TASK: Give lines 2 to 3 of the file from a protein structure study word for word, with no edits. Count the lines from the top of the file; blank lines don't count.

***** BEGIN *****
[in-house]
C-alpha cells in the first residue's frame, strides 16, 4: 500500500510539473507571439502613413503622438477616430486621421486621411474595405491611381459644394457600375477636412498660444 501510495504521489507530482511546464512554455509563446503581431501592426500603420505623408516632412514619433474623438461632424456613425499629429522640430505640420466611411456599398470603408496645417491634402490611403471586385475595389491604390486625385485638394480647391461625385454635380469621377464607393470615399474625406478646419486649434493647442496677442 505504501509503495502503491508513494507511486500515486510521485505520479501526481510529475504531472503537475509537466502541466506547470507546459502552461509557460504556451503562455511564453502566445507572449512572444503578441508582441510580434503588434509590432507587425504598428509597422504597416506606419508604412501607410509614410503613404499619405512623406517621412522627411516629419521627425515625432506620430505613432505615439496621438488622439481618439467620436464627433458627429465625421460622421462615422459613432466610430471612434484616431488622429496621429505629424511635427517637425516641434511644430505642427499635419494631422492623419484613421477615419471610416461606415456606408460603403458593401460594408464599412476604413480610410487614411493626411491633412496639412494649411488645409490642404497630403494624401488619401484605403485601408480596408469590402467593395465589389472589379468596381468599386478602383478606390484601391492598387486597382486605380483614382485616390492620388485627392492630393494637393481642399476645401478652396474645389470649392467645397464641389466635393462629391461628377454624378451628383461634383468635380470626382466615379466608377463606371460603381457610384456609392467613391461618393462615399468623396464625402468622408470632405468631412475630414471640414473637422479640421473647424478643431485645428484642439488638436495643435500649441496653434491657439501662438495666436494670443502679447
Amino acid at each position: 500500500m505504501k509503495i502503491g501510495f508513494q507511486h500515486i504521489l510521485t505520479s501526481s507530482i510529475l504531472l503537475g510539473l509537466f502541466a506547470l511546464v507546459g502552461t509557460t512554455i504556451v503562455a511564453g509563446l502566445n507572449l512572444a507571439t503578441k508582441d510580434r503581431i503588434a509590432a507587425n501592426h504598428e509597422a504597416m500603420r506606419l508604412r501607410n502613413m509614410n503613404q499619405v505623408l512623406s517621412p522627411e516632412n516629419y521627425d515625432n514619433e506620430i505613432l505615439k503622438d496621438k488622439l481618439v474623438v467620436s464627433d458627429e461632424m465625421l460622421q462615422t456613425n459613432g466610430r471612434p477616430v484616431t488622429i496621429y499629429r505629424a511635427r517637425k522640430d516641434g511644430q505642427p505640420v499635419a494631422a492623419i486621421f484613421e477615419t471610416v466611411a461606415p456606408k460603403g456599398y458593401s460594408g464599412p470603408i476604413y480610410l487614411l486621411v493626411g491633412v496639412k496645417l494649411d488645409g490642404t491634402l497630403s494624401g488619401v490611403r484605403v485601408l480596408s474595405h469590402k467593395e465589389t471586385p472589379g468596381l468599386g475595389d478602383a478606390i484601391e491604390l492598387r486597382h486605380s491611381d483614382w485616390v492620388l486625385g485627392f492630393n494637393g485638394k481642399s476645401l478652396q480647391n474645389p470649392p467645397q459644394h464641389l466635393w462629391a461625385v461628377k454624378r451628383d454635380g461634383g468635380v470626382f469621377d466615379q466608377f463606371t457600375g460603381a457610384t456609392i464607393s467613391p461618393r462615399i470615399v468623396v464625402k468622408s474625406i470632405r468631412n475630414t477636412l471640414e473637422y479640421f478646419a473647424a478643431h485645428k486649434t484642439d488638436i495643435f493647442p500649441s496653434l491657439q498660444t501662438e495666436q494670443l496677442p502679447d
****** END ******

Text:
C-alpha cells in the first residue's frame, strides 16, 4: 500500500510539473507571439502613413503622438477616430486621421486621411474595405491611381459644394457600375477636412498660444 501510495504521489507530482511546464512554455509563446503581431501592426500603420505623408516632412514619433474623438461632424456613425499629429522640430505640420466611411456599398470603408496645417491634402490611403471586385475595389491604390486625385485638394480647391461625385454635380469621377464607393470615399474625406478646419486649434493647442496677442 505504501509503495502503491508513494507511486500515486510521485505520479501526481510529475504531472503537475509537466502541466506547470507546459502552461509557460504556451503562455511564453502566445507572449512572444503578441508582441510580434503588434509590432507587425504598428509597422504597416506606419508604412501607410509614410503613404499619405512623406517621412522627411516629419521627425515625432506620430505613432505615439496621438488622439481618439467620436464627433458627429465625421460622421462615422459613432466610430471612434484616431488622429496621429505629424511635427517637425516641434511644430505642427499635419494631422492623419484613421477615419471610416461606415456606408460603403458593401460594408464599412476604413480610410487614411493626411491633412496639412494649411488645409490642404497630403494624401488619401484605403485601408480596408469590402467593395465589389472589379468596381468599386478602383478606390484601391492598387486597382486605380483614382485616390492620388485627392492630393494637393481642399476645401478652396474645389470649392467645397464641389466635393462629391461628377454624378451628383461634383468635380470626382466615379466608377463606371460603381457610384456609392467613391461618393462615399468623396464625402468622408470632405468631412475630414471640414473637422479640421473647424478643431485645428484642439488638436495643435500649441496653434491657439501662438495666436494670443502679447
Amino acid at each position: 500500500m505504501k509503495i502503491g501510495f508513494q507511486h500515486i504521489l510521485t505520479s501526481s507530482i510529475l504531472l503537475g510539473l509537466f502541466a506547470l511546464v507546459g502552461t509557460t512554455i504556451v503562455a511564453g509563446l502566445n507572449l512572444a507571439t503578441k508582441d510580434r503581431i503588434a509590432a507587425n501592426h504598428e509597422a504597416m500603420r506606419l508604412r501607410n502613413m509614410n503613404q499619405v505623408l512623406s517621412p522627411e516632412n516629419y521627425d515625432n514619433e506620430i505613432l505615439k503622438d496621438k488622439l481618439v474623438v467620436s464627433d458627429e461632424m465625421l460622421q462615422t456613425n459613432g466610430r471612434p477616430v484616431t488622429i496621429y499629429r505629424a511635427r517637425k522640430d516641434g511644430q505642427p505640420v499635419a494631422a492623419i486621421f484613421e477615419t471610416v466611411a461606415p456606408k460603403g456599398y458593401s460594408g464599412p470603408i476604413y480610410l487614411l486621411v493626411g491633412v496639412k496645417l494649411d488645409g490642404t491634402l497630403s494624401g488619401v490611403r484605403v485601408l480596408s474595405h469590402k467593395e465589389t471586385p472589379g468596381l468599386g475595389d478602383a478606390i484601391e491604390l492598387r486597382h486605380s491611381d483614382w485616390v492620388l486625385g485627392f492630393n494637393g485638394k481642399s476645401l478652396q480647391n474645389p470649392p467645397q459644394h464641389l466635393w462629391a461625385v461628377k454624378r451628383d454635380g461634383g468635380v470626382f469621377d466615379q466608377f463606371t457600375g460603381a457610384t456609392i464607393s467613391p461618393r462615399i470615399v468623396v464625402k468622408s474625406i470632405r468631412n475630414t477636412l471640414e473637422y479640421f478646419a473647424a478643431h485645428k486649434t484642439d488638436i495643435f493647442p500649441s496653434l491657439q498660444t501662438e495666436q494670443l496677442p502679447d